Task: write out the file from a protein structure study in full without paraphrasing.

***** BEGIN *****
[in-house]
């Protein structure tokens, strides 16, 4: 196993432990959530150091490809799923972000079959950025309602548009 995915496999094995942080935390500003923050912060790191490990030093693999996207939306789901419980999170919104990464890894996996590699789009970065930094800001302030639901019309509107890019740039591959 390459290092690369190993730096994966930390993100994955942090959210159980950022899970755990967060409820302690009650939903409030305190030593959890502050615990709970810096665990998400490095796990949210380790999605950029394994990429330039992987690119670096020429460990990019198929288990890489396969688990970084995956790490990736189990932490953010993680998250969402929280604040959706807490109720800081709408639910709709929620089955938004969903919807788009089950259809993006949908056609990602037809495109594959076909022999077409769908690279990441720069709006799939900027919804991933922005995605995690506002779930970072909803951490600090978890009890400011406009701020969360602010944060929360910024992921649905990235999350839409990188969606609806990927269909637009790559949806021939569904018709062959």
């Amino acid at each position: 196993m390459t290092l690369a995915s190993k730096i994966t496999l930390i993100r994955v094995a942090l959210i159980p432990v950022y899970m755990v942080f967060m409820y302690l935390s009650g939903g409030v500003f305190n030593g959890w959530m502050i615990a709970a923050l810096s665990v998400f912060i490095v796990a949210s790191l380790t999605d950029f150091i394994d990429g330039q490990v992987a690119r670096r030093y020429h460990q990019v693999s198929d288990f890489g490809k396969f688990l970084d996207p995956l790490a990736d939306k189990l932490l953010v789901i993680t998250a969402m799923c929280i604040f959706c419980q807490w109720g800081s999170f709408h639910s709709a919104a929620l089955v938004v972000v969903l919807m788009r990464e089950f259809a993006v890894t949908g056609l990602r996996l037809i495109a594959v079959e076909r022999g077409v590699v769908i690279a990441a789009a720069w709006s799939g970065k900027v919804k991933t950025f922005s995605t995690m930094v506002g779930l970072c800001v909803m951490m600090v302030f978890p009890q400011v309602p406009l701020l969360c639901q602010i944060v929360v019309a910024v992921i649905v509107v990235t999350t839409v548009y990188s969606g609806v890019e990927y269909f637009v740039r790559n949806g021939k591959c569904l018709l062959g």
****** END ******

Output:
[in-house]
């Protein structure tokens, strides 16, 4: 196993432990959530150091490809799923972000079959950025309602548009 995915496999094995942080935390500003923050912060790191490990030093693999996207939306789901419980999170919104990464890894996996590699789009970065930094800001302030639901019309509107890019740039591959 390459290092690369190993730096994966930390993100994955942090959210159980950022899970755990967060409820302690009650939903409030305190030593959890502050615990709970810096665990998400490095796990949210380790999605950029394994990429330039992987690119670096020429460990990019198929288990890489396969688990970084995956790490990736189990932490953010993680998250969402929280604040959706807490109720800081709408639910709709929620089955938004969903919807788009089950259809993006949908056609990602037809495109594959076909022999077409769908690279990441720069709006799939900027919804991933922005995605995690506002779930970072909803951490600090978890009890400011406009701020969360602010944060929360910024992921649905990235999350839409990188969606609806990927269909637009790559949806021939569904018709062959």
């Amino acid at each position: 196993m390459t290092l690369a995915s190993k730096i994966t496999l930390i993100r994955v094995a942090l959210i159980p432990v950022y899970m755990v942080f967060m409820y302690l935390s009650g939903g409030v500003f305190n030593g959890w959530m502050i615990a709970a923050l810096s665990v998400f912060i490095v796990a949210s790191l380790t999605d950029f150091i394994d990429g330039q490990v992987a690119r670096r030093y020429h460990q990019v693999s198929d288990f890489g490809k396969f688990l970084d996207p995956l790490a990736d939306k189990l932490l953010v789901i993680t998250a969402m799923c929280i604040f959706c419980q807490w109720g800081s999170f709408h639910s709709a919104a929620l089955v938004v972000v969903l919807m788009r990464e089950f259809a993006v890894t949908g056609l990602r996996l037809i495109a594959v079959e076909r022999g077409v590699v769908i690279a990441a789009a720069w709006s799939g970065k900027v919804k991933t950025f922005s995605t995690m930094v506002g779930l970072c800001v909803m951490m600090v302030f978890p009890q400011v309602p406009l701020l969360c639901q602010i944060v929360v019309a910024v992921i649905v509107v990235t999350t839409v548009y990188s969606g609806v890019e990927y269909f637009v740039r790559n949806g021939k591959c569904l018709l062959g």